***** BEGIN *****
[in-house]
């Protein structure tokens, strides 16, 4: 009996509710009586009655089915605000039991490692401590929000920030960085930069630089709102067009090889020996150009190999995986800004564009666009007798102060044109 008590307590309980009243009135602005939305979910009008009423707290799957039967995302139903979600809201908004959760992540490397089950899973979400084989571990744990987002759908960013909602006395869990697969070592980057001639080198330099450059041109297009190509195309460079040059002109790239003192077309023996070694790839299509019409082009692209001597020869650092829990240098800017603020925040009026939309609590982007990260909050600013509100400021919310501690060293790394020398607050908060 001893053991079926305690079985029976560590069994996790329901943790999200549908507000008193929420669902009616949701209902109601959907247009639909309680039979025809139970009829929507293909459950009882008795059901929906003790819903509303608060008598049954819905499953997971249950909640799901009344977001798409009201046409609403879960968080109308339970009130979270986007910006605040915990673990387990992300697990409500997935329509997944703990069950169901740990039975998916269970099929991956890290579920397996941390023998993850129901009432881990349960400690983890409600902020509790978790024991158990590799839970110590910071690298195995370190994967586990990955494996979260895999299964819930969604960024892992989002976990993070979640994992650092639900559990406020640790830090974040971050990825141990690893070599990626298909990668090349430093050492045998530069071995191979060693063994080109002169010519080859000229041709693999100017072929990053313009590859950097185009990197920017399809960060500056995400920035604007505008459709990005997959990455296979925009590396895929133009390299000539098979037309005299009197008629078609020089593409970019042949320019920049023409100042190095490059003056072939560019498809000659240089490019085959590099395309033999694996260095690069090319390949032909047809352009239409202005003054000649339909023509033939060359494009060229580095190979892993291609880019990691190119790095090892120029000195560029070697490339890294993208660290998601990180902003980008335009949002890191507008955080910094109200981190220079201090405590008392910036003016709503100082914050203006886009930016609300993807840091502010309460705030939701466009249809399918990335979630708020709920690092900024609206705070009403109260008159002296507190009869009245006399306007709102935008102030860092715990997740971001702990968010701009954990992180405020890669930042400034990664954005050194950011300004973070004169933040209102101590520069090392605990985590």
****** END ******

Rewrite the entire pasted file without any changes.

[in-house]
């Protein structure tokens, strides 16, 4: 009996509710009586009655089915605000039991490692401590929000920030960085930069630089709102067009090889020996150009190999995986800004564009666009007798102060044109 008590307590309980009243009135602005939305979910009008009423707290799957039967995302139903979600809201908004959760992540490397089950899973979400084989571990744990987002759908960013909602006395869990697969070592980057001639080198330099450059041109297009190509195309460079040059002109790239003192077309023996070694790839299509019409082009692209001597020869650092829990240098800017603020925040009026939309609590982007990260909050600013509100400021919310501690060293790394020398607050908060 001893053991079926305690079985029976560590069994996790329901943790999200549908507000008193929420669902009616949701209902109601959907247009639909309680039979025809139970009829929507293909459950009882008795059901929906003790819903509303608060008598049954819905499953997971249950909640799901009344977001798409009201046409609403879960968080109308339970009130979270986007910006605040915990673990387990992300697990409500997935329509997944703990069950169901740990039975998916269970099929991956890290579920397996941390023998993850129901009432881990349960400690983890409600902020509790978790024991158990590799839970110590910071690298195995370190994967586990990955494996979260895999299964819930969604960024892992989002976990993070979640994992650092639900559990406020640790830090974040971050990825141990690893070599990626298909990668090349430093050492045998530069071995191979060693063994080109002169010519080859000229041709693999100017072929990053313009590859950097185009990197920017399809960060500056995400920035604007505008459709990005997959990455296979925009590396895929133009390299000539098979037309005299009197008629078609020089593409970019042949320019920049023409100042190095490059003056072939560019498809000659240089490019085959590099395309033999694996260095690069090319390949032909047809352009239409202005003054000649339909023509033939060359494009060229580095190979892993291609880019990691190119790095090892120029000195560029070697490339890294993208660290998601990180902003980008335009949002890191507008955080910094109200981190220079201090405590008392910036003016709503100082914050203006886009930016609300993807840091502010309460705030939701466009249809399918990335979630708020709920690092900024609206705070009403109260008159002296507190009869009245006399306007709102935008102030860092715990997740971001702990968010701009954990992180405020890669930042400034990664954005050194950011300004973070004169933040209102101590520069090392605990985590």